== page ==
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Guest Post – Open Access in Japan: Tapping the Stone Bridge – The Scholarly Kitchen

“April Fool’s Day is not really a thing in Japan, so whereas many companies in the West tend to avoid the first of the month when making important announcements, it is in no way unusual that the Japan Science and Technology Agency (JST), the nation’s second-largest public-sector research funder chose April 1st, 2022 to unveil its revised open access policy and implementation guidelines with a typical lack of fanfare outside of its home country….

Such a comparatively low-key approach is in line with past precedent as Japanese funding bodies such as JST, have typically opted for a light-touch and iterative approach to open access policies – which for the most part have been developed in consultation with publishers – in contrast to counterparts in other countries that have put forward more radical and headline-generating open access initiatives such as the US OSTP “Holdren Memo”, Plan S, and UKRI’s open access policy announced in mid-2021. Previous versions of the JST open access policy issued in 2013 and 2017 went little remarked upon in many open science circles and were notable for their conciliatory approach, in contrast to the openly-stated ambition to disrupt and reform the world of scholarly publishing of many other funders. Following this consultative tradition, the current policy was circulated in draft form to publisher members of CHORUS, of which JST is a participating funder, for comment prior to publication….

The most noticeable difference between the new policy and previous iterations is the introduction of an embargo period which stipulates that at minimum the Accepted Manuscript (AM) of any paper arising from a project submitted for funding to JST after the go-live date of April 1, 2022, must be made publicly accessible in an institutional or public repository in Japan within 12 months of publication of the resultant journal article. Whilst cautious by European standards, this is the first time that an embargo of any type has been included in the JST policy. In addition to AMs of research articles, the policy covers those of review articles and conference papers. While the revised policy signals a preference for the green route and does not mandate that the VoR be made available open access, publication as an open access article is a “permitted” route and under the new policy, APCs are fully reimbursable from grant money….

Furthermore, it is notable that both the policy and its implementation guidelines are silent on the twin subjects of transformative journals and transformative agreements. …

Advocates of faster and more radical transformation will probably lament the lack of clarity or silence on certain issues – such as a ban on publishing in hybrid journals and gaps around CC BY licensing for the AM – that have become totemic in many open access circles and offer a more lukewarm response. Those in the latter group may find some consolation in the knowledge that in Japan, caution does not necessarily indicate disapproval and is often regarded as a virtue, encapsulated in the phrase: ???????? (Ishibashi wo tataite wataru) “to tap on a stone bridge before crossing.” Cautious progress may initially be slower than those who rush headlong, but caution helps avoids missteps. And you’re still going across the bridge.”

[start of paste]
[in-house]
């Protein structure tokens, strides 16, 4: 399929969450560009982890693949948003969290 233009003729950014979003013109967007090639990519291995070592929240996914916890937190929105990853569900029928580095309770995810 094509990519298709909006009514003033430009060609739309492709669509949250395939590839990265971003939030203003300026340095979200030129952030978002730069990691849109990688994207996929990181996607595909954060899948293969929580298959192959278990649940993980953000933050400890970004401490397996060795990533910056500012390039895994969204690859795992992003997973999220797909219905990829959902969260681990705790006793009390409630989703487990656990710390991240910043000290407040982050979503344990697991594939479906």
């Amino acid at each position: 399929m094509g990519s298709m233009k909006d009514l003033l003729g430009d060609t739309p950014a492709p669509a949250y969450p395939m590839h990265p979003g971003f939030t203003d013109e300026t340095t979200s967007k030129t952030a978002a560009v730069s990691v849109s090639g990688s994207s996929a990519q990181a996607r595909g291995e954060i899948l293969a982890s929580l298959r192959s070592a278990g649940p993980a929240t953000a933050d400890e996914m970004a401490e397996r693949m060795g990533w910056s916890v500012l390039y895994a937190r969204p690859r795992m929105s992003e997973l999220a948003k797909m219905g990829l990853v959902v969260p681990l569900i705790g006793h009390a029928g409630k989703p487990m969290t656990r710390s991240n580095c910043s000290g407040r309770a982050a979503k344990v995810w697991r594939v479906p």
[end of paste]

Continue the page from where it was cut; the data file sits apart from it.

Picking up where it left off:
The future of research revealed | Elsevier.com | April 20, 2022

“The research ecosystem has been undergoing rapid and profound change, accelerated by COVID-19. This transformation is being fueled by many factors, including advances in technology, funding challenges and opportunities, political uncertainty, and new pressures on women in research. At Elsevier, we have been working with the global research community to better understand these changes and what the world of research might look like in the future. The results were published today in Elsevier’s new Research Futures Report 2.0. The report is free to read and download….”

Job: Preprint Community Manager | preLights

preLights is a preprint highlighting service that is centred around a community of early-career researchers. Launched in 2018, this initiative has gained significant attention from researchers as well as the publishing industry, being nominated for an ALPSP Award for Innovation in Publishing in 2019. We are now looking for the right person to join us for the next phase of community building and the site’s growth and development.

Joining an experienced and successful publishing team, this is an exciting opportunity for an enthusiastic and motivated team player to take a step into publishing or for someone already working in publishing to extend their interest in online communities.

Applicants will have relevant research experience, ideally a PhD in a field that features in preLights’ coverage. They should have a good understanding of the needs of scientists and the growing impact of preprints in biomedical research.